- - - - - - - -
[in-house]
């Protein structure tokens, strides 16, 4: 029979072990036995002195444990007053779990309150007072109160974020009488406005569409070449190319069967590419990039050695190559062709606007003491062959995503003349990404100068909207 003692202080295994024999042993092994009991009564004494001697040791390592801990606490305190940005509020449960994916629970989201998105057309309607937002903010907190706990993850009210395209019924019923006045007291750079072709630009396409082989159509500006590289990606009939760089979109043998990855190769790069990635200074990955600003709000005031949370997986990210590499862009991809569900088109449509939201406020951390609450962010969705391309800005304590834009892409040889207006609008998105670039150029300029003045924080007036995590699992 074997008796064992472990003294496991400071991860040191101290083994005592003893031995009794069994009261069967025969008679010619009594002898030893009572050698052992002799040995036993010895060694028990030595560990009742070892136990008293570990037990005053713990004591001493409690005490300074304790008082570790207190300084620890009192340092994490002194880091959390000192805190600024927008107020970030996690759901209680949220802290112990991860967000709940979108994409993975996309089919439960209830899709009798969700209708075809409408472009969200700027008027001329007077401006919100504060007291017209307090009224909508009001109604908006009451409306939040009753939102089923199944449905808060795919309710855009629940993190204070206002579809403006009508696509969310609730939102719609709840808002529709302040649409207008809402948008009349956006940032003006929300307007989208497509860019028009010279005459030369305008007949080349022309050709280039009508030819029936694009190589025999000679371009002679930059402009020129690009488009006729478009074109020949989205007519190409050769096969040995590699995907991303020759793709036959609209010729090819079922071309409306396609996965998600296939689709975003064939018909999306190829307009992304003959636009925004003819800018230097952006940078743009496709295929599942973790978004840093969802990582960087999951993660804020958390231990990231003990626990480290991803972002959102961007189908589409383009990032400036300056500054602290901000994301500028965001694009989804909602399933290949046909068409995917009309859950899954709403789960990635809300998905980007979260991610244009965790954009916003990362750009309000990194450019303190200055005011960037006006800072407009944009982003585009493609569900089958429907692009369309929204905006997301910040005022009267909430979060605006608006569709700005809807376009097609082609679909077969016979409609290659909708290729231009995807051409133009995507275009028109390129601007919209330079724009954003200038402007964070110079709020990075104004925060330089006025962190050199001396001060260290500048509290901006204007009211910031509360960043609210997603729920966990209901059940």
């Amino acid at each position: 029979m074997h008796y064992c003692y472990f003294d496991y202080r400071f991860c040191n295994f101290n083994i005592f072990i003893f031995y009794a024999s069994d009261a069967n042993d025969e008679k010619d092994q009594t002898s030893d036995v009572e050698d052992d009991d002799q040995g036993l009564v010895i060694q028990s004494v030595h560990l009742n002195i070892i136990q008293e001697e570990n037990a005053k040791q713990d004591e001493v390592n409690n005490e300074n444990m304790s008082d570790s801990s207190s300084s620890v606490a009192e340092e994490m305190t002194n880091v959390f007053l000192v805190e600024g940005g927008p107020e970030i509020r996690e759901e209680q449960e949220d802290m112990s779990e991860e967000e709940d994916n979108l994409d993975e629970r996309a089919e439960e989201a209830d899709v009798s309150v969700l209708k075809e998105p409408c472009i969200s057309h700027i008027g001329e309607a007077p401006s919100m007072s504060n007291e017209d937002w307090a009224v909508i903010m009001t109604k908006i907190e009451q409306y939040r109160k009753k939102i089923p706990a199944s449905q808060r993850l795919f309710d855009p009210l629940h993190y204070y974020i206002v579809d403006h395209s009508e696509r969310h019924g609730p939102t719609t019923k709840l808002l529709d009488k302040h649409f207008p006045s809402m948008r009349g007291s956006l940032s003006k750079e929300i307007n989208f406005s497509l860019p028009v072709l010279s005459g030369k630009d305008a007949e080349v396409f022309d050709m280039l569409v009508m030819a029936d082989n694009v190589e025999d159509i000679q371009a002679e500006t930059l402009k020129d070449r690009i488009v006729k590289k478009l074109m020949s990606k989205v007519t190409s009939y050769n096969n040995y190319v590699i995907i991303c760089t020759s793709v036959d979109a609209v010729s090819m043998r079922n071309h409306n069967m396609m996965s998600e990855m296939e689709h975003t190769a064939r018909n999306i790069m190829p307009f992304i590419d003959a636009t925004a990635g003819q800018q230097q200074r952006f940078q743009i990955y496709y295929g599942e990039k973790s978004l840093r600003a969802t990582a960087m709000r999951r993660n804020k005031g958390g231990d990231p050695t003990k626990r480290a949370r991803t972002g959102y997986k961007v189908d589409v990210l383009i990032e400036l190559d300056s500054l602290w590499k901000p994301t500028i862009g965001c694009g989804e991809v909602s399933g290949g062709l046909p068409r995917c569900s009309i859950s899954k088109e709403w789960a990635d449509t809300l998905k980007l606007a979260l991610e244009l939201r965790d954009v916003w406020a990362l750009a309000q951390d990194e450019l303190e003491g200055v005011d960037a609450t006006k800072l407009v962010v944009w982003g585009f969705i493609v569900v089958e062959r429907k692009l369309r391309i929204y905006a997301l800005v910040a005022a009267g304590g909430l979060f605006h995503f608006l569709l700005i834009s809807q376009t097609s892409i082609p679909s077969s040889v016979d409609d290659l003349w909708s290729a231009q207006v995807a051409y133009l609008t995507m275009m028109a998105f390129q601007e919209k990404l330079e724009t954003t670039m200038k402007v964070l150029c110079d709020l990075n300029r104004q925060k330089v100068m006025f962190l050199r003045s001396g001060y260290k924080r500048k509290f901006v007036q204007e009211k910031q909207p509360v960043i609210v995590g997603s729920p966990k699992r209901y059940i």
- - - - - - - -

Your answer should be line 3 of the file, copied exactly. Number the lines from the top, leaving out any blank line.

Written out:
């Amino acid at each position: 029979m074997h008796y064992c003692y472990f003294d496991y202080r400071f991860c040191n295994f101290n083994i005592f072990i003893f031995y009794a024999s069994d009261a069967n042993d025969e008679k010619d092994q009594t002898s030893d036995v009572e050698d052992d009991d002799q040995g036993l009564v010895i060694q028990s004494v030595h560990l009742n002195i070892i136990q008293e001697e570990n037990a005053k040791q713990d004591e001493v390592n409690n005490e300074n444990m304790s008082d570790s801990s207190s300084s620890v606490a009192e340092e994490m305190t002194n880091v959390f007053l000192v805190e600024g940005g927008p107020e970030i509020r996690e759901e209680q449960e949220d802290m112990s779990e991860e967000e709940d994916n979108l994409d993975e629970r996309a089919e439960e989201a209830d899709v009798s309150v969700l209708k075809e998105p409408c472009i969200s057309h700027i008027g001329e309607a007077p401006s919100m007072s504060n007291e017209d937002w307090a009224v909508i903010m009001t109604k908006i907190e009451q409306y939040r109160k009753k939102i089923p706990a199944s449905q808060r993850l795919f309710d855009p009210l629940h993190y204070y974020i206002v579809d403006h395209s009508e696509r969310h019924g609730p939102t719609t019923k709840l808002l529709d009488k302040h649409f207008p006045s809402m948008r009349g007291s956006l940032s003006k750079e929300i307007n989208f406005s497509l860019p028009v072709l010279s005459g030369k630009d305008a007949e080349v396409f022309d050709m280039l569409v009508m030819a029936d082989n694009v190589e025999d159509i000679q371009a002679e500006t930059l402009k020129d070449r690009i488009v006729k590289k478009l074109m020949s990606k989205v007519t190409s009939y050769n096969n040995y190319v590699i995907i991303c760089t020759s793709v036959d979109a609209v010729s090819m043998r079922n071309h409306n069967m396609m996965s998600e990855m296939e689709h975003t190769a064939r018909n999306i790069m190829p307009f992304i590419d003959a636009t925004a990635g003819q800018q230097q200074r952006f940078q743009i990955y496709y295929g599942e990039k973790s978004l840093r600003a969802t990582a960087m709000r999951r993660n804020k005031g958390g231990d990231p050695t003990k626990r480290a949370r991803t972002g959102y997986k961007v189908d589409v990210l383009i990032e400036l190559d300056s500054l602290w590499k901000p994301t500028i862009g965001c694009g989804e991809v909602s399933g290949g062709l046909p068409r995917c569900s009309i859950s899954k088109e709403w789960a990635d449509t809300l998905k980007l606007a979260l991610e244009l939201r965790d954009v916003w406020a990362l750009a309000q951390d990194e450019l303190e003491g200055v005011d960037a609450t006006k800072l407009v962010v944009w982003g585009f969705i493609v569900v089958e062959r429907k692009l369309r391309i929204y905006a997301l800005v910040a005022a009267g304590g909430l979060f605006h995503f608006l569709l700005i834009s809807q376009t097609s892409i082609p679909s077969s040889v016979d409609d290659l003349w909708s290729a231009q207006v995807a051409y133009l609008t995507m275009m028109a998105f390129q601007e919209k990404l330079e724009t954003t670039m200038k402007v964070l150029c110079d709020l990075n300029r104004q925060k330089v100068m006025f962190l050199r003045s001396g001060y260290k924080r500048k509290f901006v007036q204007e009211k910031q909207p509360v960043i609210v995590g997603s729920p966990k699992r209901y059940i």